Learning about libraries, but getting error.

Hello! I’m learning the basics of Arduino environment libraries and need a little help. I’m trying to write a basic library that can blink a light, but I’m getting the error

blinkLibraryPractice.ino: In function ‘void loop()’:
blinkLibraryPractice.ino:12:8: error: expected unqualified-id before ‘.’ token
blinkLibraryPractice.ino:14:8: error: expected unqualified-id before ‘.’ token

I’m guessing there’s something here that I’m not seeing or doing properly. Here is my program code:

#include <MillTimer.h>


int led13=13;

void setup(){
 pinMode(led13,OUTPUT); 
}

void loop(){
  digitalWrite(led13,HIGH);
  Timer.secStop();
  digitalWrite(led13,LOW);
  Timer.secStop();
}

Here is the header file:

#ifndef Timer_h
#define Timer_h
#include "Arduino.h"

class Timer
{
 public:
  void secStop();
};




#endif

Here is the cpp file:

#include "Arduino.h"
#include "MillTimer.h"

void Timer::secStop()
{
  delay(1000);
}

here is the keyword file:

Timer	KEYWORD1
secStop	KEYWORD2

what is causing the error and more importantly I want to understand the error. Thanks everybody!

Moderator edit:
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tags added.

You never declare an instance of Timer.

Exactly. Timer is a class not an instance. For example you feed Fido, you don’t feed dog. Dog is just a class of animals. This compiles:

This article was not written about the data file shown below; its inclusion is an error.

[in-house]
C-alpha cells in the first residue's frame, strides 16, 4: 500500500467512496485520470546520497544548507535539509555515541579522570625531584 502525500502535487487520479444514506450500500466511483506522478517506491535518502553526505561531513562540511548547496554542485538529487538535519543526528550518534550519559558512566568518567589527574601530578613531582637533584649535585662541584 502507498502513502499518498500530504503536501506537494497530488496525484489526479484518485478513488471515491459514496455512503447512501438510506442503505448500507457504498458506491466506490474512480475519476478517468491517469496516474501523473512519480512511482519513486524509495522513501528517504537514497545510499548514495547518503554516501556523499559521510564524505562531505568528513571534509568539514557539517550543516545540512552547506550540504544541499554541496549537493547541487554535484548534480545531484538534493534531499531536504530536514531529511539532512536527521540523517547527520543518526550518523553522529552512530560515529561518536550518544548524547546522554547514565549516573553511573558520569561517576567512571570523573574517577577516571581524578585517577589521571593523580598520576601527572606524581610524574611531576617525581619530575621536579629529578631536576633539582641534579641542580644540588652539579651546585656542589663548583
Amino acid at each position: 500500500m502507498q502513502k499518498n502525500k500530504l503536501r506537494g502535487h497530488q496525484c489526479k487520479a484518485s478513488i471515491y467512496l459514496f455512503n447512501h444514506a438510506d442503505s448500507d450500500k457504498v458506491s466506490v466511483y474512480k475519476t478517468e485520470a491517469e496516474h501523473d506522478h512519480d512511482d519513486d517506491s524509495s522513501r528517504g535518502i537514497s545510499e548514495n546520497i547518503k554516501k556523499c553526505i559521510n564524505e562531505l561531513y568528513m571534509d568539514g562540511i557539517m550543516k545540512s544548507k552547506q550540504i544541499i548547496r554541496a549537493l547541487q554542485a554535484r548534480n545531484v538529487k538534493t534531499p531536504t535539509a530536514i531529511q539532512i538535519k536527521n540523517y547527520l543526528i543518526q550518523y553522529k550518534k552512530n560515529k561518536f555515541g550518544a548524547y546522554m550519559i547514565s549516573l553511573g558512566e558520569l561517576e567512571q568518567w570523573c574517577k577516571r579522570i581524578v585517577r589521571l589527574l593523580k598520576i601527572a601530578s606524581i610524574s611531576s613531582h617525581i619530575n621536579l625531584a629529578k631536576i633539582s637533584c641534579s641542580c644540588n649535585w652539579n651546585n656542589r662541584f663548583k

Timer t;   // <------- an instance of Timer

int led13=13;

void setup(){
 pinMode(led13,OUTPUT); 
}

void loop(){
  digitalWrite(led13,HIGH);
  t.secStop();
  digitalWrite(led13,LOW);
  t.secStop();
}

Ok I need to declare an instance of Timer. Is declaring an instance something like declaring a variable? I’ve learning a lot of this coding methodology on the fly and I’m not used to some of the verbage.

In Nick’s example, Time t; is listed. Is Time equivalent in general terms as a declaration to int, bool, or long and the t equivalent to the name of the variable?

[declarationOperator] [variableName]
int variableA;
bool yesOrNo;
Time t(or any other variable I should choose);

Then later in the code, I invoke the library operator as t.secStop();

Is that a correct way to think about library declarations? Am I even making sense? Today’s been a bit long and I’m a bit slow on the the draw

You seem to have the basic idea. An instance of a class is a variable, same as int or long. You could regards the class as a "type".

As an example, you don't write this:

int = int + 1;

The word "int" is a type of variable, not a variable, right? So you write:

int a = 0;  // the variable is "a", the type is "int"

a = a + 1;